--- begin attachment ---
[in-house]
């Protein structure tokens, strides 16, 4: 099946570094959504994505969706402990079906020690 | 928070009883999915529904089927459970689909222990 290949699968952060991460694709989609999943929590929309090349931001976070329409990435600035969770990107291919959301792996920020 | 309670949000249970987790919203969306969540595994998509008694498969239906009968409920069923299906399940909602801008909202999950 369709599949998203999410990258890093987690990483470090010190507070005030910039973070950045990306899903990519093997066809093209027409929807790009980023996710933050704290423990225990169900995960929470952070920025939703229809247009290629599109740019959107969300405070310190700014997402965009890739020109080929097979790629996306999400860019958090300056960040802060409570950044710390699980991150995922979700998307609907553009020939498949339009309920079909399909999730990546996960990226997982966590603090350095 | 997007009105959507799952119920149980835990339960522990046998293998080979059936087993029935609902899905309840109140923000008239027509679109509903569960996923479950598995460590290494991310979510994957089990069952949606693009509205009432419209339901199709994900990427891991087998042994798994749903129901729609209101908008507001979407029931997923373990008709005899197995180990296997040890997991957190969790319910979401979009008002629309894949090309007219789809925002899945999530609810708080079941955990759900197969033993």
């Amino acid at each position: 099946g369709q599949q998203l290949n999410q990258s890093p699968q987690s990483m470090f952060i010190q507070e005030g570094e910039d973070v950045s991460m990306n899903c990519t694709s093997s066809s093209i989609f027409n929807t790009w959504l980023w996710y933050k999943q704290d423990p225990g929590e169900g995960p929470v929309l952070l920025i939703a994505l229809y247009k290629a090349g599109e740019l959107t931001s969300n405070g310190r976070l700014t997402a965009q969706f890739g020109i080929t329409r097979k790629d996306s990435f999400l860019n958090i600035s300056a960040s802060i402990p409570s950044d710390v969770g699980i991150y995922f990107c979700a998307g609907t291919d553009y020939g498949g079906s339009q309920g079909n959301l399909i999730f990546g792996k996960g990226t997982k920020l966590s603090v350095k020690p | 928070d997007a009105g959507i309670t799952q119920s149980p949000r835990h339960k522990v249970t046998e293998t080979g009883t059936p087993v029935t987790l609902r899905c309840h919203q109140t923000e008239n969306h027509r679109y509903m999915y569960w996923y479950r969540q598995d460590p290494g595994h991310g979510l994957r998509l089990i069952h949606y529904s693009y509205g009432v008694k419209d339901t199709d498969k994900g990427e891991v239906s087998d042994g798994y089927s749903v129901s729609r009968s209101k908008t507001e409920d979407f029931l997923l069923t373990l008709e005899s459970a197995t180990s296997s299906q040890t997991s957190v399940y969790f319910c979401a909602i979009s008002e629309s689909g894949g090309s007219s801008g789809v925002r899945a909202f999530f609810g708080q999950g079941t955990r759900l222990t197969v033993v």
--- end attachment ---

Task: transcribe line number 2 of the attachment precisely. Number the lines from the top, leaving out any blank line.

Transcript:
């Protein structure tokens, strides 16, 4: 099946570094959504994505969706402990079906020690 | 928070009883999915529904089927459970689909222990 290949699968952060991460694709989609999943929590929309090349931001976070329409990435600035969770990107291919959301792996920020 | 309670949000249970987790919203969306969540595994998509008694498969239906009968409920069923299906399940909602801008909202999950 369709599949998203999410990258890093987690990483470090010190507070005030910039973070950045990306899903990519093997066809093209027409929807790009980023996710933050704290423990225990169900995960929470952070920025939703229809247009290629599109740019959107969300405070310190700014997402965009890739020109080929097979790629996306999400860019958090300056960040802060409570950044710390699980991150995922979700998307609907553009020939498949339009309920079909399909999730990546996960990226997982966590603090350095 | 997007009105959507799952119920149980835990339960522990046998293998080979059936087993029935609902899905309840109140923000008239027509679109509903569960996923479950598995460590290494991310979510994957089990069952949606693009509205009432419209339901199709994900990427891991087998042994798994749903129901729609209101908008507001979407029931997923373990008709005899197995180990296997040890997991957190969790319910979401979009008002629309894949090309007219789809925002899945999530609810708080079941955990759900197969033993």